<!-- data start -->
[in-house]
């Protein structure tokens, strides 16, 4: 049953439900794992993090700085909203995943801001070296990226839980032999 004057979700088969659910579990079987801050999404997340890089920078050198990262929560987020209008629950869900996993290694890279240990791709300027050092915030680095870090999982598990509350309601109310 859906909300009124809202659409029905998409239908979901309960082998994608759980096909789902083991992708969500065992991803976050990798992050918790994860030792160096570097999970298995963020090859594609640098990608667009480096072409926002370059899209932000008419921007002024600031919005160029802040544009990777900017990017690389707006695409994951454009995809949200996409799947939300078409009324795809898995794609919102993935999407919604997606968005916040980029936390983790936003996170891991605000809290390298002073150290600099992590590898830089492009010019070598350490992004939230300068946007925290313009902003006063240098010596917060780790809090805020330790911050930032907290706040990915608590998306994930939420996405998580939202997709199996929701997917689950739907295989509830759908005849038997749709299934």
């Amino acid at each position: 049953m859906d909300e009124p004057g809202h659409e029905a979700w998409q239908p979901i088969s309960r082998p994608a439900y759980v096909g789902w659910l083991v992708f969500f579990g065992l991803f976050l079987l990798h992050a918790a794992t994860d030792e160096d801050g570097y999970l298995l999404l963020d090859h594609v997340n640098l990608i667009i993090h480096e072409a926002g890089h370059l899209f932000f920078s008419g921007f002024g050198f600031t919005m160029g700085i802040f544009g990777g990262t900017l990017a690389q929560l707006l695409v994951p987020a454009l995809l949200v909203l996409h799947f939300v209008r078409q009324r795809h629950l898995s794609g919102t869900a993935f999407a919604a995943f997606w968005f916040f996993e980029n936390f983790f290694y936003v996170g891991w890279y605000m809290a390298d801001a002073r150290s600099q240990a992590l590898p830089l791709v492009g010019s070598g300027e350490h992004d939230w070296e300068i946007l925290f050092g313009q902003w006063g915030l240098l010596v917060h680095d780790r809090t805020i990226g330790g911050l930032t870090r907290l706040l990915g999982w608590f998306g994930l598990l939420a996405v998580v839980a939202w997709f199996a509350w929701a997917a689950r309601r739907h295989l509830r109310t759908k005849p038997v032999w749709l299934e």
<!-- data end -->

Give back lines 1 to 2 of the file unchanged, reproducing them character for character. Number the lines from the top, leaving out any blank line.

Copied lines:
[in-house]
């Protein structure tokens, strides 16, 4: 049953439900794992993090700085909203995943801001070296990226839980032999 004057979700088969659910579990079987801050999404997340890089920078050198990262929560987020209008629950869900996993290694890279240990791709300027050092915030680095870090999982598990509350309601109310 859906909300009124809202659409029905998409239908979901309960082998994608759980096909789902083991992708969500065992991803976050990798992050918790994860030792160096570097999970298995963020090859594609640098990608667009480096072409926002370059899209932000008419921007002024600031919005160029802040544009990777900017990017690389707006695409994951454009995809949200996409799947939300078409009324795809898995794609919102993935999407919604997606968005916040980029936390983790936003996170891991605000809290390298002073150290600099992590590898830089492009010019070598350490992004939230300068946007925290313009902003006063240098010596917060780790809090805020330790911050930032907290706040990915608590998306994930939420996405998580939202997709199996929701997917689950739907295989509830759908005849038997749709299934």